Amongst the major challenges in next-generation sequencing experiments are exploratory data analysis, interpreting trends, identifying potential targets/candidates, and visualizing the results clearly and intuitively. These hurdles are further heightened for researchers who are not experienced in writing computer code, since the majority of available analysis tools require programming skills. Even for proficient computational biologists, an efficient and replicable system is warranted to generate standardized results.
Researchers at Tel Aviv University have developed RNAlysis, a modular Python-based analysis software for RNA sequencing data. RNAlysis allows users to build customized analysis pipelines suiting their specific research questions, going all the way from raw FASTQ files, through exploratory data analysis and data visualization, clustering analysis, and gene-set enrichment analysis. RNAlysis provides a friendly graphical user interface, allowing researchers to analyze data without writing code. The researchers demonstrate the use of RNAlysis by analyzing RNA data from different studies using C. elegans nematodes. They note that the software is equally applicable to data obtained from any organism.
Top section: a typical analysis with RNAlysis can start at any stage from raw/trimmed FASTQ files, through more processed data tables such as count matrices, differential expression tables, or any form of tabular data.
Middle section: data tables can be filtered, normalized, and transformed with a wide variety of filtering functions, allowing users to clean up their data, fine-tune their analysis to their biological questions, or prepare the data for downstream analysis. RNAlysis also provides users with a broad assortment of customizable clustering methods, to help recognize genes with similar expression patterns, and visualization methods to aid in data exploration. All of these functions can be arranged into customized Pipelines that can be applied to multiple tables in one click, or exported and shared with others.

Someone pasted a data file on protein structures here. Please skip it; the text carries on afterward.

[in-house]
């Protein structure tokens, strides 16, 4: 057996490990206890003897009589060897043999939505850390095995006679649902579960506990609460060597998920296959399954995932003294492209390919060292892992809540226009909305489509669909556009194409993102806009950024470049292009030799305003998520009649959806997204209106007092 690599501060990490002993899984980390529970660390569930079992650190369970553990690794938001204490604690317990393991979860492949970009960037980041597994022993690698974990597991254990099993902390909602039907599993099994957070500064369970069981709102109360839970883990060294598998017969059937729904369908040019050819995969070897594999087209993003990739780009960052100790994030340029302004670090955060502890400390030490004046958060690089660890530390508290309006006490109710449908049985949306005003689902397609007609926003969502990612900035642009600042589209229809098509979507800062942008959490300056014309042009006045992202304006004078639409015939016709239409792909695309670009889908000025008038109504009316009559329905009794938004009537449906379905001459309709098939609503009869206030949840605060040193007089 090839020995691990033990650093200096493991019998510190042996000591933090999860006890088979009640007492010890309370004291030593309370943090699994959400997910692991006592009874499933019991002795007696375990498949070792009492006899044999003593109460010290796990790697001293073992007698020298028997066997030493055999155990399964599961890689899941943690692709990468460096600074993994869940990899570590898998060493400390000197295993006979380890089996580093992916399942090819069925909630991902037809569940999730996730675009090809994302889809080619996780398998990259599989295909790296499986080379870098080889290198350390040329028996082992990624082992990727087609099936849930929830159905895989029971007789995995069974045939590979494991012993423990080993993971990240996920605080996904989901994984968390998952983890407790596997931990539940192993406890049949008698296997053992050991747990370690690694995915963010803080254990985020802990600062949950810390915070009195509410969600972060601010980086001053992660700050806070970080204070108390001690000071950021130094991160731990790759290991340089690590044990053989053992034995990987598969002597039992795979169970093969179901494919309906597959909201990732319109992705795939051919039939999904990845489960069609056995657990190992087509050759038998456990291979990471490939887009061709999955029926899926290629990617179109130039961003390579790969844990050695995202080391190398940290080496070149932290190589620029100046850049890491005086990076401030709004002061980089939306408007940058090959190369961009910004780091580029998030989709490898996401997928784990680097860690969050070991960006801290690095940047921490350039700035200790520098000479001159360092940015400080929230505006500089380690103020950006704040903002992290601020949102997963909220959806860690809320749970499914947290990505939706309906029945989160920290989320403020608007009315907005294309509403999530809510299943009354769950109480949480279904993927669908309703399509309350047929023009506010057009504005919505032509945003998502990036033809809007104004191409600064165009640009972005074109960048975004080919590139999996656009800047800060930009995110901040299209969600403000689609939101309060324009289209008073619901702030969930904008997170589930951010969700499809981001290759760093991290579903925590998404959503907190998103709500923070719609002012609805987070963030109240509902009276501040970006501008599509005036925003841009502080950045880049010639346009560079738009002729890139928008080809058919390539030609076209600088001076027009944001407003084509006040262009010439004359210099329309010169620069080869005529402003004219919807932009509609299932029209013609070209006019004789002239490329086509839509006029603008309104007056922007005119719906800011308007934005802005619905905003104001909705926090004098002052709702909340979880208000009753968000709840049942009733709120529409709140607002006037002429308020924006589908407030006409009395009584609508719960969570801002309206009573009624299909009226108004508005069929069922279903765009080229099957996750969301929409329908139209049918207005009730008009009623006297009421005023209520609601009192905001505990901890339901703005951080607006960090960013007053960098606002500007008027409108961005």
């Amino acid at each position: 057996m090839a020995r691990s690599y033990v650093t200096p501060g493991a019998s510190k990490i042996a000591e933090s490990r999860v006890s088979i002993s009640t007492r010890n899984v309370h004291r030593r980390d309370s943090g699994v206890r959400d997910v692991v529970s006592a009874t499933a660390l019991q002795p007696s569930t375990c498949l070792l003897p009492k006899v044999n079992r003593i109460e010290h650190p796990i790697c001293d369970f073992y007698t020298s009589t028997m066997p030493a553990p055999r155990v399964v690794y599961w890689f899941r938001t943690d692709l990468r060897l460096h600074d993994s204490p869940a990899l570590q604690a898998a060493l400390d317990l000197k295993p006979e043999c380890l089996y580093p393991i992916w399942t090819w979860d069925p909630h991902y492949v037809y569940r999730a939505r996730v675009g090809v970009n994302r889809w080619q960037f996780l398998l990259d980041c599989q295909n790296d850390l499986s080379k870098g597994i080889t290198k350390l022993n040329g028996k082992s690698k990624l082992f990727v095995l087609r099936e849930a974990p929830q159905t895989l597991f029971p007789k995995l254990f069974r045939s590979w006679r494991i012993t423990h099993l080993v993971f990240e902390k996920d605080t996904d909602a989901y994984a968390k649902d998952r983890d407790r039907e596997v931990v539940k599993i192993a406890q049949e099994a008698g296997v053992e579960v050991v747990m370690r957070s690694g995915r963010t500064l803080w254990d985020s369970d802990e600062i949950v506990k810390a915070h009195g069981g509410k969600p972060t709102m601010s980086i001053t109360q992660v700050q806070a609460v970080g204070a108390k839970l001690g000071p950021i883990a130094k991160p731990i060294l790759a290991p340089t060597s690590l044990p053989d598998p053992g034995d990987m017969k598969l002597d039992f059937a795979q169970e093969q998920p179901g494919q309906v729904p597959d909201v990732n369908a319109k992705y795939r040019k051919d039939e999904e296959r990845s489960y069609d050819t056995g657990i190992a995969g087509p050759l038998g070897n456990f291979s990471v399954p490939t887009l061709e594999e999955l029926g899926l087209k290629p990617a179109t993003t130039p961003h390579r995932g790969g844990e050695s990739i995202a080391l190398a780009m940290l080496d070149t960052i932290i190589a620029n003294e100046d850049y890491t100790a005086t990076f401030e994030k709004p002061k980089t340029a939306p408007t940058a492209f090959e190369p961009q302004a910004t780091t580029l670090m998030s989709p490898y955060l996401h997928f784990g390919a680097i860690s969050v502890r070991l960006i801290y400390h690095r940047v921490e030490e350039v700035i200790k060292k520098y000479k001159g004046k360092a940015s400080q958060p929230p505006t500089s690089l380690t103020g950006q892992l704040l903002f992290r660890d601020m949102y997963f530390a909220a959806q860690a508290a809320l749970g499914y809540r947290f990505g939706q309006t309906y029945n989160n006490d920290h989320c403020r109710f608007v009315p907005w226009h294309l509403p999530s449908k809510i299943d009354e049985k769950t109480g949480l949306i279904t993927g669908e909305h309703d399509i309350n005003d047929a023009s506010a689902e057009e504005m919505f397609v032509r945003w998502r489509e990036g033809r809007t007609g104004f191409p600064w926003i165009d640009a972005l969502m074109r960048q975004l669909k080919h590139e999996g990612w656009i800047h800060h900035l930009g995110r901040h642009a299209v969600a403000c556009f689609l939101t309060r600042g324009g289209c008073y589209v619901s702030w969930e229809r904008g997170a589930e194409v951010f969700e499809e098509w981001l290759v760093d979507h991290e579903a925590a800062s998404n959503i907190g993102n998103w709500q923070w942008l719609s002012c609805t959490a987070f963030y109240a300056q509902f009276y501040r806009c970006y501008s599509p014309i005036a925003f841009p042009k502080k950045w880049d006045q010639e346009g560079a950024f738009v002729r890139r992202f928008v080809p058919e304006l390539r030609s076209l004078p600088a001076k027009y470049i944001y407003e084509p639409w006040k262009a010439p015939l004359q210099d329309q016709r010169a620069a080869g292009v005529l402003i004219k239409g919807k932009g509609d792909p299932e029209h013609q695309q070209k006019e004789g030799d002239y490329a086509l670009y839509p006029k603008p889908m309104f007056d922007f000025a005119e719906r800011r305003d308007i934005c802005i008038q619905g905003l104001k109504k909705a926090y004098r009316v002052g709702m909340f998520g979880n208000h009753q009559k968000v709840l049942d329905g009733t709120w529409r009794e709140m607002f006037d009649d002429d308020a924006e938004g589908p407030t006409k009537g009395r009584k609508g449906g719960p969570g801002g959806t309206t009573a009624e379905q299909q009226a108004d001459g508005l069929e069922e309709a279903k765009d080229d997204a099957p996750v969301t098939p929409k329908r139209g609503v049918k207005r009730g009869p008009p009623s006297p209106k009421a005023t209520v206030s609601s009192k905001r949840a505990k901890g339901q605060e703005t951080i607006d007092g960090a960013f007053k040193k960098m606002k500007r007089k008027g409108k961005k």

Bottom section: Once users have focused their data tables into gene sets of interest, or imported such gene sets from another source, they can use RNAlysis to visualize the intersection between different gene sets, extract lists of genes from any set operations applied to their gene sets and data tables, and perform enrichment analysis for their gene sets, using either public datasets such as GO and KEGG or customized, user-defined enrichment attributes.
RNAlysis is suitable for investigating a variety of biological questions, and allows researchers to more accurately and reproducibly run comprehensive bioinformatic analyses. It functions as a gateway into RNA sequencing analysis for less computer-savvy researchers, but can also help experienced bioinformaticians make their analyses more robust and efficient, as it offers diverse tools, scalability, automation, and standardization between analyses.
Availability – https://github.com/GuyTeichman/RNAlysis